Biodiesel Day is March 18, 2018: Renewable Soy Biodiesel Good for South Dakota Farmers & Environment

Biodiesel day is March 18, 2018. A great day for South Dakotans and farmers to celebrate the renewable fuel which utilizes about 5.6 billion pounds of soybean oil each year.

“Biodiesel adds value to the price we receive for soybeans. In fact, oil that is a byproduct of soybean processing adds around 62 cents per bushel,” explained Tim Ostrem, a Centerville soybean grower who is a director for the South Dakota Soybean Research and Promotion Council (SDSRPC) and represents South Dakota to the National Biodiesel Board.

According to the United Soybean Board, the 12.9 billion gallons of biodiesel used through 2016 cut lifecycle greenhouse gas emissions by 120 million metric tons – the same impact as removing more than 25.3 million passenger vehicles from America’s roadways.

In addition to increasing marketing opportunities for South Dakota soybean growers, biodiesel has a positive impact on all South Dakotans because it is a cleaner burning diesel.

Biodiesel burns much cleaner than petroleum diesel reducing particulate matter, carbon monoxide, unburned hydrocarbons and other smog causing particles.

According to the United Soybean Board, the 12.9 billion gallons of biodiesel used through 2016 cut lifecycle greenhouse gas emissions by 120 million metric tons – the same impact as removing more than 25.3 million passenger vehicles from America’s roadways.

“Biodiesel is a win-win,” Ostrem said. “It’s a clean-burning, renewable fuel that adds value to South Dakota soybean growers’ bottom line.”

Biodiesel day is March 18, 2018. A great day for South Dakotans and farmers to celebrate the renewable fuel which utilizes about 5.6 billion pounds of soybean oil each year.

Research, funded in part by South Dakota soybean checkoff, helps in the development and promotion of biodiesel.

Other reasons to celebrate biodiesel day courtesy of the United Soybean Board

Biodiesel is renewable – Biodiesel is made from renewable resources like soybean oil, animal fats and recycled cooking oil. It has the highest energy balance of any commercially available fuel, returning 5.5 units of energy for every one unit needed to produce it.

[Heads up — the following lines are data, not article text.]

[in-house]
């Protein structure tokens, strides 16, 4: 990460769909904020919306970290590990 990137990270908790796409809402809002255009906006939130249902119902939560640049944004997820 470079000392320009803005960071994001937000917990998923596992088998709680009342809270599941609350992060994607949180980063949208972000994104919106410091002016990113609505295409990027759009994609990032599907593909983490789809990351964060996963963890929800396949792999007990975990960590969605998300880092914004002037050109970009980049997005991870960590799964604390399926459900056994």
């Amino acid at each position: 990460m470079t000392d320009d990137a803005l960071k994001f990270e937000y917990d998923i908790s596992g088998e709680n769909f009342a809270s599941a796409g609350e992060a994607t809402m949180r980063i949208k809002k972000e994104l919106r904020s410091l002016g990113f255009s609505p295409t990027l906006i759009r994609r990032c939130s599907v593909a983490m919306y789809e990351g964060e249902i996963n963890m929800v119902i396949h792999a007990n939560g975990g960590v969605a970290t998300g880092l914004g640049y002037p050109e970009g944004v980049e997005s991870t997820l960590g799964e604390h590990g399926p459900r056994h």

Biodiesel is less toxic than table salt – On land and in water, biodiesel’s low toxicity is a major benefit of handling the fuel. Regular table salt is nearly 10 times more toxic than biodiesel, so the environmental concerns associated with transporting fuels aren’t a problem with biodiesel.

Biodiesel biodegrades faster than sugar – Biodiesel degrades four times faster than petroleum diesel. Within 28 days in water, pure biodiesel degrades nearly 90 percent, or slightly faster than the dextrose test sugar used as a scientific baseline. This is another reason it is much safer to handle and transport than petroleum.

Biodiesel is the American alternative to foreign oil – Biodiesel is produced from coast to coast in nearly every state with regionally diverse raw materials. It is made from locally available byproducts and coproducts – soybean oil in the Grain Belt, recycled cooking oil in urban areas, animal fats from rendering plants in the Southwest and more.

Biodiesel supports 62,000 U.S. jobs – The biodiesel industry supports thousands of domestic, green energy jobs from lab technicians to engineers to truck drivers. All aspects of the U.S. economy are supported by biodiesel production.

Biodiesel can be used in existing diesel engines without modification – Biodiesel has widespread support across all diesel applications because it is easy to use with existing infrastructure. From 4-door sedans to bulldozers, from street sweepers to school buses, from snow plows to semi-trucks, and even in boats and home heating systems, the use of biodiesel is as diverse as the diesel engine itself.

This blog post is brought to you by the South Dakota Soybean Research & Promotion Council.